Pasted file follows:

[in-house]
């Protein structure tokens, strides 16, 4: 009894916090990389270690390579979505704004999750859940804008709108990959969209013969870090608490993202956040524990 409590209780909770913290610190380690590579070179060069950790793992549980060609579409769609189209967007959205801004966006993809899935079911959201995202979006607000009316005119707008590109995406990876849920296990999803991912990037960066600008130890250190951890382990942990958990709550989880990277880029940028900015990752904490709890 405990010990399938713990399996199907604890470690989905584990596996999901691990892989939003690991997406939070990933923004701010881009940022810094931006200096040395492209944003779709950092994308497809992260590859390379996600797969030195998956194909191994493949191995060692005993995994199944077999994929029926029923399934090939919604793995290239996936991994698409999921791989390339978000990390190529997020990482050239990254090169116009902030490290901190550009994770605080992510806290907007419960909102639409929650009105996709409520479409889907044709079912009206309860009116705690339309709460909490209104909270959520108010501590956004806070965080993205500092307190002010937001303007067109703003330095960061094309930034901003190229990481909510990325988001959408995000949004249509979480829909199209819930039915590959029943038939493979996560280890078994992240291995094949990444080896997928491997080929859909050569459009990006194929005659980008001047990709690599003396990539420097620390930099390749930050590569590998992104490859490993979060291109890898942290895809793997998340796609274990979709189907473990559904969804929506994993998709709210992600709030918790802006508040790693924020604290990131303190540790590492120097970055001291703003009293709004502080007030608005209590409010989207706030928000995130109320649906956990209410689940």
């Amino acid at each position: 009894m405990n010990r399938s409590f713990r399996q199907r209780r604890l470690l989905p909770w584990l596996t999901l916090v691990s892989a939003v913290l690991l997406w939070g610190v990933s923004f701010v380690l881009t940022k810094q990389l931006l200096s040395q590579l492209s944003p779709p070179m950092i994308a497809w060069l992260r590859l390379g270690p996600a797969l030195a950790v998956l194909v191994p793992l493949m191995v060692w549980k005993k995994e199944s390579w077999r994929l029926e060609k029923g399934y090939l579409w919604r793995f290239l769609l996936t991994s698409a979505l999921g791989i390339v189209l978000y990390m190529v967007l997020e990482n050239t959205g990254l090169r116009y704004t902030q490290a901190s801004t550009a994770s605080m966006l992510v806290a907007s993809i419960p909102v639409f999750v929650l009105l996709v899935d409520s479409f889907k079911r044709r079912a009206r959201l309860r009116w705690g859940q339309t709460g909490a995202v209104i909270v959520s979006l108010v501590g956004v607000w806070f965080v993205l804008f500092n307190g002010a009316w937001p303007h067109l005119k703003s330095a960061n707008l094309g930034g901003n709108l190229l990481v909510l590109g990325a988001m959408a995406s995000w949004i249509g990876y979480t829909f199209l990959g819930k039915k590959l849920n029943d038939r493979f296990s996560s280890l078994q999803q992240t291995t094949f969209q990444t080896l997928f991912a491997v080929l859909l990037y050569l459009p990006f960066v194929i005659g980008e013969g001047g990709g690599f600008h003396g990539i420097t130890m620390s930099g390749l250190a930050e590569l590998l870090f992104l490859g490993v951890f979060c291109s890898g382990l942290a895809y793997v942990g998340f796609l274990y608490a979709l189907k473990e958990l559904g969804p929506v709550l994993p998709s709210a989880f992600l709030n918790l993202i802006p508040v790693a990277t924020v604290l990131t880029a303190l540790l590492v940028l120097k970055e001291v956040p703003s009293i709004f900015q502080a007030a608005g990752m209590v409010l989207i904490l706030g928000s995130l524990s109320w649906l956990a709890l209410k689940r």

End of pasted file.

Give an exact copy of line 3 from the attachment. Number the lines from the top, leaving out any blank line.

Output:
């Amino acid at each position: 009894m405990n010990r399938s409590f713990r399996q199907r209780r604890l470690l989905p909770w584990l596996t999901l916090v691990s892989a939003v913290l690991l997406w939070g610190v990933s923004f701010v380690l881009t940022k810094q990389l931006l200096s040395q590579l492209s944003p779709p070179m950092i994308a497809w060069l992260r590859l390379g270690p996600a797969l030195a950790v998956l194909v191994p793992l493949m191995v060692w549980k005993k995994e199944s390579w077999r994929l029926e060609k029923g399934y090939l579409w919604r793995f290239l769609l996936t991994s698409a979505l999921g791989i390339v189209l978000y990390m190529v967007l997020e990482n050239t959205g990254l090169r116009y704004t902030q490290a901190s801004t550009a994770s605080m966006l992510v806290a907007s993809i419960p909102v639409f999750v929650l009105l996709v899935d409520s479409f889907k079911r044709r079912a009206r959201l309860r009116w705690g859940q339309t709460g909490a995202v209104i909270v959520s979006l108010v501590g956004v607000w806070f965080v993205l804008f500092n307190g002010a009316w937001p303007h067109l005119k703003s330095a960061n707008l094309g930034g901003n709108l190229l990481v909510l590109g990325a988001m959408a995406s995000w949004i249509g990876y979480t829909f199209l990959g819930k039915k590959l849920n029943d038939r493979f296990s996560s280890l078994q999803q992240t291995t094949f969209q990444t080896l997928f991912a491997v080929l859909l990037y050569l459009p990006f960066v194929i005659g980008e013969g001047g990709g690599f600008h003396g990539i420097t130890m620390s930099g390749l250190a930050e590569l590998l870090f992104l490859g490993v951890f979060c291109s890898g382990l942290a895809y793997v942990g998340f796609l274990y608490a979709l189907k473990e958990l559904g969804p929506v709550l994993p998709s709210a989880f992600l709030n918790l993202i802006p508040v790693a990277t924020v604290l990131t880029a303190l540790l590492v940028l120097k970055e001291v956040p703003s009293i709004f900015q502080a007030a608005g990752m209590v409010l989207i904490l706030g928000s995130l524990s109320w649906l956990a709890l209410k689940r």